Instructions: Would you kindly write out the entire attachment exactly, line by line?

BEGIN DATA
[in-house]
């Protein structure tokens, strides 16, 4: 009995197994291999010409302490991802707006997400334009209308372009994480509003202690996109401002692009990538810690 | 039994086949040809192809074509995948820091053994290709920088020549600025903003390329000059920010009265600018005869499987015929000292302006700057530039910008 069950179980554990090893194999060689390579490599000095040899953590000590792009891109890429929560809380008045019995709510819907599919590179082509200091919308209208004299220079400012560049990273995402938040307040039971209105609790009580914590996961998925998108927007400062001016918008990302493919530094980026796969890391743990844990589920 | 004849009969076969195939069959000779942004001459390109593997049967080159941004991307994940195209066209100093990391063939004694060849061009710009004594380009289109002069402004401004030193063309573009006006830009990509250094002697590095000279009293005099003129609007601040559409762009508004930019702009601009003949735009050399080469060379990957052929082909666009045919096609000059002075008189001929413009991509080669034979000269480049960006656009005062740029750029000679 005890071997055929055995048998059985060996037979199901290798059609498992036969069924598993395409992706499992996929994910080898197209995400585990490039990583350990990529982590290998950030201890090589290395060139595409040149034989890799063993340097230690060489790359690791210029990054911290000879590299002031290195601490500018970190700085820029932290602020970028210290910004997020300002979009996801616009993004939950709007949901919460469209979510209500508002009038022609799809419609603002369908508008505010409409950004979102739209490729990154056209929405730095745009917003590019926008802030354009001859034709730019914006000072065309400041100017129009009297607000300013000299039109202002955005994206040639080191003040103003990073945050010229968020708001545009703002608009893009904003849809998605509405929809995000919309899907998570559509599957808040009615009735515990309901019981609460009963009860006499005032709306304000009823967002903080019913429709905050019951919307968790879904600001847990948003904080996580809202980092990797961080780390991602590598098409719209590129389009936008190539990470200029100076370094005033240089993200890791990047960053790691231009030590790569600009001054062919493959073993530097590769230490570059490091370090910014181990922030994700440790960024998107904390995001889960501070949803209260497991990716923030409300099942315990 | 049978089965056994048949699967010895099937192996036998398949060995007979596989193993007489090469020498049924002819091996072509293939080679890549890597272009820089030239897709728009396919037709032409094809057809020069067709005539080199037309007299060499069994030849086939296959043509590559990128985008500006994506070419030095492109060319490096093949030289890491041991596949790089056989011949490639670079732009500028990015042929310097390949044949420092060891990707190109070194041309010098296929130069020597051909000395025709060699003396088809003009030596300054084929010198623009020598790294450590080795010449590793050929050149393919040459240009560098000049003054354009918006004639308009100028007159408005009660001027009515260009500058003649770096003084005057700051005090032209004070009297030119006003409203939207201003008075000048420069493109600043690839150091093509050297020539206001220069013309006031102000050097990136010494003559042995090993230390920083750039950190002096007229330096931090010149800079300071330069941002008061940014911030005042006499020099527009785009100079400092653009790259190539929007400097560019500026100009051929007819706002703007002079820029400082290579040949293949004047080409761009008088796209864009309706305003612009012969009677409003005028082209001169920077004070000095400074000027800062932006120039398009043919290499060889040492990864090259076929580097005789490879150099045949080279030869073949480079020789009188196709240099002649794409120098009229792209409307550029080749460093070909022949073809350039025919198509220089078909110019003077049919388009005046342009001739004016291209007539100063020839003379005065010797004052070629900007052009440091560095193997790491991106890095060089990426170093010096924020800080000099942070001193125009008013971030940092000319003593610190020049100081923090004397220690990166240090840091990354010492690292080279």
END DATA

[in-house]
């Protein structure tokens, strides 16, 4: 009995197994291999010409302490991802707006997400334009209308372009994480509003202690996109401002692009990538810690 | 039994086949040809192809074509995948820091053994290709920088020549600025903003390329000059920010009265600018005869499987015929000292302006700057530039910008 069950179980554990090893194999060689390579490599000095040899953590000590792009891109890429929560809380008045019995709510819907599919590179082509200091919308209208004299220079400012560049990273995402938040307040039971209105609790009580914590996961998925998108927007400062001016918008990302493919530094980026796969890391743990844990589920 | 004849009969076969195939069959000779942004001459390109593997049967080159941004991307994940195209066209100093990391063939004694060849061009710009004594380009289109002069402004401004030193063309573009006006830009990509250094002697590095000279009293005099003129609007601040559409762009508004930019702009601009003949735009050399080469060379990957052929082909666009045919096609000059002075008189001929413009991509080669034979000269480049960006656009005062740029750029000679 005890071997055929055995048998059985060996037979199901290798059609498992036969069924598993395409992706499992996929994910080898197209995400585990490039990583350990990529982590290998950030201890090589290395060139595409040149034989890799063993340097230690060489790359690791210029990054911290000879590299002031290195601490500018970190700085820029932290602020970028210290910004997020300002979009996801616009993004939950709007949901919460469209979510209500508002009038022609799809419609603002369908508008505010409409950004979102739209490729990154056209929405730095745009917003590019926008802030354009001859034709730019914006000072065309400041100017129009009297607000300013000299039109202002955005994206040639080191003040103003990073945050010229968020708001545009703002608009893009904003849809998605509405929809995000919309899907998570559509599957808040009615009735515990309901019981609460009963009860006499005032709306304000009823967002903080019913429709905050019951919307968790879904600001847990948003904080996580809202980092990797961080780390991602590598098409719209590129389009936008190539990470200029100076370094005033240089993200890791990047960053790691231009030590790569600009001054062919493959073993530097590769230490570059490091370090910014181990922030994700440790960024998107904390995001889960501070949803209260497991990716923030409300099942315990 | 049978089965056994048949699967010895099937192996036998398949060995007979596989193993007489090469020498049924002819091996072509293939080679890549890597272009820089030239897709728009396919037709032409094809057809020069067709005539080199037309007299060499069994030849086939296959043509590559990128985008500006994506070419030095492109060319490096093949030289890491041991596949790089056989011949490639670079732009500028990015042929310097390949044949420092060891990707190109070194041309010098296929130069020597051909000395025709060699003396088809003009030596300054084929010198623009020598790294450590080795010449590793050929050149393919040459240009560098000049003054354009918006004639308009100028007159408005009660001027009515260009500058003649770096003084005057700051005090032209004070009297030119006003409203939207201003008075000048420069493109600043690839150091093509050297020539206001220069013309006031102000050097990136010494003559042995090993230390920083750039950190002096007229330096931090010149800079300071330069941002008061940014911030005042006499020099527009785009100079400092653009790259190539929007400097560019500026100009051929007819706002703007002079820029400082290579040949293949004047080409761009008088796209864009309706305003612009012969009677409003005028082209001169920077004070000095400074000027800062932006120039398009043919290499060889040492990864090259076929580097005789490879150099045949080279030869073949480079020789009188196709240099002649794409120098009229792209409307550029080749460093070909022949073809350039025919198509220089078909110019003077049919388009005046342009001739004016291209007539100063020839003379005065010797004052070629900007052009440091560095193997790491991106890095060089990426170093010096924020800080000099942070001193125009008013971030940092000319003593610190020049100081923090004397220690990166240090840091990354010492690292080279």